The response was the creation of a new economic sector in which the patrimonial relationship between worker and employer was attenuated. Temporary employment contractors, subcontractors, the rise of franchise operations, the rise of self employed providers of services once produced in house: these and other changes in the employment market increasingly simplified the employer-employee relationship: I do the job, you give me the money, we both go home. One of the reasons that the United States has escaped the troubles of the European labor market, with high youth unemployment rates, the marginalization of immigrants and chronic underinvestment is that over here the old model was less rigidly entrenched by the law, and alternative forms of employment took hold much faster.

For people still thinking in and acting on the assumptions of 20th-century progressive, blue model thought, this was a horrible roll-back of all the social progress of the 1930s through the 1980s. As fast as noble, public-spirited champions of the workers and middle class imposed new obligations on the greedy and unscrupulous capitalists, the same capitalists slithered out of their obligations by exploiting legal loopholes to transform their stable, jobs-for-life employees into hire-and fire-at-will contractors and subcontractors.

And, let’s be honest: one of the driving forces behind the transformation is that the old model imposed costs that were uneconomically high. So when companies move away from the old system, they save on labor and pension costs—and that can and does mean that workers can end up with less—in some cases, significantly less.

President Obama and the progressives in his Administration believe that by fighting this trend—and the NLRB ruling is intended to do exactly that—that by forcing corporations back into the old patriarchal model of a politically-defined and regulated patron-client/employer-employee relationship, they are fighting for the economic interests of poor people and the lower middle class most directly, but also indirectly and to a lesser extent for the rights of all workers. Union activists believe the same thing, passionately and sincerely.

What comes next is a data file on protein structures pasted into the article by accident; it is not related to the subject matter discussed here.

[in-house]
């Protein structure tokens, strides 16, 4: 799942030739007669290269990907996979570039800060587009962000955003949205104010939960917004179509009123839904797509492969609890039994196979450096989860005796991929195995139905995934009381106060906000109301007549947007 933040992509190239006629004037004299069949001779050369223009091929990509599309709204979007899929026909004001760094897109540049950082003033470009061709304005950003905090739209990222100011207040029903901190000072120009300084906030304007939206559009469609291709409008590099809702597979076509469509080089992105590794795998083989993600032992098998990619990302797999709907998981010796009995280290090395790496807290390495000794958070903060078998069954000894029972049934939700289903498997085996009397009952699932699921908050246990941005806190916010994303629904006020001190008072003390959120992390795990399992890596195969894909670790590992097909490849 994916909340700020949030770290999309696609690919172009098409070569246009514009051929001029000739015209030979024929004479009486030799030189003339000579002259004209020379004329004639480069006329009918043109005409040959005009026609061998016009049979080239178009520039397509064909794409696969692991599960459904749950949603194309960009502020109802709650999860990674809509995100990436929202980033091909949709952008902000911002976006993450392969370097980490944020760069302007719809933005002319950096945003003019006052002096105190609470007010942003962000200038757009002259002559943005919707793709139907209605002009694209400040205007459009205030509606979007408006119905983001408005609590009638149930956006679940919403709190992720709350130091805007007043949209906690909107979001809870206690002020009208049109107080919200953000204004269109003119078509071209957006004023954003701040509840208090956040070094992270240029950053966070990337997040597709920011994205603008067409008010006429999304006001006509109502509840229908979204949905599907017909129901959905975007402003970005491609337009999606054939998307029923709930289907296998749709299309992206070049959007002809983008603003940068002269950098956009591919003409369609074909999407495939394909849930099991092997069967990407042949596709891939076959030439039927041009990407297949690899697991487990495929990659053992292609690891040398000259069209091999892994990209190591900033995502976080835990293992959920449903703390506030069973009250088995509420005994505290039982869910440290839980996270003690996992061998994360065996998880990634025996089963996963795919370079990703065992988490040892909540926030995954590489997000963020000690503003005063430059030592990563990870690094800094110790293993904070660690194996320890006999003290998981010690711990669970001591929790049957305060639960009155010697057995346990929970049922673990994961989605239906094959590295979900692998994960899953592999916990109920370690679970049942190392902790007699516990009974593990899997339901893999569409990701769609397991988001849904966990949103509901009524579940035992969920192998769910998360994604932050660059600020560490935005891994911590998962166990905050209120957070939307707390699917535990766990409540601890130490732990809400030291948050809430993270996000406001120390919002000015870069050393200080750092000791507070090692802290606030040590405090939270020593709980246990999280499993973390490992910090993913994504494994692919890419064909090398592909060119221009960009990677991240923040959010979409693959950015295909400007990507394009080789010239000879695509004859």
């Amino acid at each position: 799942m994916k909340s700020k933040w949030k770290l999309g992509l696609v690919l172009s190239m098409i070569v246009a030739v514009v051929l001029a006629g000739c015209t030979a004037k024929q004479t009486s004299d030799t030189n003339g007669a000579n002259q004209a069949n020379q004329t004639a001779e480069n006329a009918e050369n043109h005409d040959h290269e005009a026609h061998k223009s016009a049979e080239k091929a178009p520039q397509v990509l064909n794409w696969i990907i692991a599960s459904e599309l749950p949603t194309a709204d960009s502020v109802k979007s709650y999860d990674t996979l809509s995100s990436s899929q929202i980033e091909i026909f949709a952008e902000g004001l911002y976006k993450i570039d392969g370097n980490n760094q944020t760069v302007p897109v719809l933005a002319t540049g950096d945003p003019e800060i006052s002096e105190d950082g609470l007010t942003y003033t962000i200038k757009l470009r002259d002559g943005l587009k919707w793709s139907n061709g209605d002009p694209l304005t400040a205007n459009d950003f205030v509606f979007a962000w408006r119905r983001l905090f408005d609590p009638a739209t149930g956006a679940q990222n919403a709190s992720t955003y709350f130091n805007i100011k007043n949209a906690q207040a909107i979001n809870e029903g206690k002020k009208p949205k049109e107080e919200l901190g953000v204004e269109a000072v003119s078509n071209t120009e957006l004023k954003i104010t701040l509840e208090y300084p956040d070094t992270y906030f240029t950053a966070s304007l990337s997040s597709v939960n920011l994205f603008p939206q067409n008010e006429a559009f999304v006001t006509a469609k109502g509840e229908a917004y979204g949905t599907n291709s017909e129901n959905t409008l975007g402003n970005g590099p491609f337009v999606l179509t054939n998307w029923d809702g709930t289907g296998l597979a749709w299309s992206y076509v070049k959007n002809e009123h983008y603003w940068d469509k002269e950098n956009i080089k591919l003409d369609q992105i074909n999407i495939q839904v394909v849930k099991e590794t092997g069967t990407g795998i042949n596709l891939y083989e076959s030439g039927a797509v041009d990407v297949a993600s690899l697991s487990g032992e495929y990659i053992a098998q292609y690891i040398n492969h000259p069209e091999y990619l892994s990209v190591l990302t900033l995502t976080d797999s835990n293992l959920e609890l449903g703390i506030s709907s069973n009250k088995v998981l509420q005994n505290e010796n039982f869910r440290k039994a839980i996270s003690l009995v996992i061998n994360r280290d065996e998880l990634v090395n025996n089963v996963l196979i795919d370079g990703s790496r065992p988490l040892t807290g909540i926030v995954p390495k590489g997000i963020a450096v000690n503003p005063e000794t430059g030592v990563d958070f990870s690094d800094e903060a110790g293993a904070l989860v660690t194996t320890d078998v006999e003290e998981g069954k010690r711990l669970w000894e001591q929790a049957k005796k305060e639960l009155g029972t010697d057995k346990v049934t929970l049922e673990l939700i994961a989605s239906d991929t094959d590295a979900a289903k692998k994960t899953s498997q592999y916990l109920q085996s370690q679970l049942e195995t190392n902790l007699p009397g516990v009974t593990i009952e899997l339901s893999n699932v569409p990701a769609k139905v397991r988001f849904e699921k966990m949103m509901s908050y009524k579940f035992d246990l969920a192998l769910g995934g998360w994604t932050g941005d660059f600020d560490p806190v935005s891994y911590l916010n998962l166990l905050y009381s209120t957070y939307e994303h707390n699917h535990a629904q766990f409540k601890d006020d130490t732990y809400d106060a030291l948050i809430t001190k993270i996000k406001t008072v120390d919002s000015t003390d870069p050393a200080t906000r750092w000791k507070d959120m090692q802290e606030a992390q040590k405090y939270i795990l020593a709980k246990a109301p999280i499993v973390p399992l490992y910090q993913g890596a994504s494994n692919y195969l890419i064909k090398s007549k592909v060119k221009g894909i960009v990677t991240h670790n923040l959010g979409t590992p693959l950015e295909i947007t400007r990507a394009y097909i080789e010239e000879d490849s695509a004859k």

What they don’t see is that the genie can’t be stuffed back in the bottle. All the king’s horses and all the king’s men can’t put blue Humpty Dumpty together again. Take the fast food industry, for example, an industry that virtually every economic and social policy of the contemporary progressive movement is trying to maim. From the $15-an-hour minimum wage in the industry demanded by New York to the fight against fast food on nutritional grounds by the Broccoli Police and the Nutrition Nannies, to this new NLRB ruling mandating that the employees of franchises be considered for certain regulatory purposes employees of the parent companies, the progressive movement is trying to do to McDonalds and related companies what Bill deBlasio and the taxi lobby want to do to Uber.

The net effect of these changes will be to narrow the choices of food that poor people have, to raise the price of the food they have to buy, and to accelerate the automation of the restaurant industry, further reducing the already limited number of jobs open to people with few skills. Progressives will look on the consequences of this disaster and conclude that with urban unemployment higher and the cost of living for the poor rising, we obviously need more food stamps and rent subsidies—and so we must impose heavier taxes on the companies and industries that are still profitable in order to pay for these necessary benefits.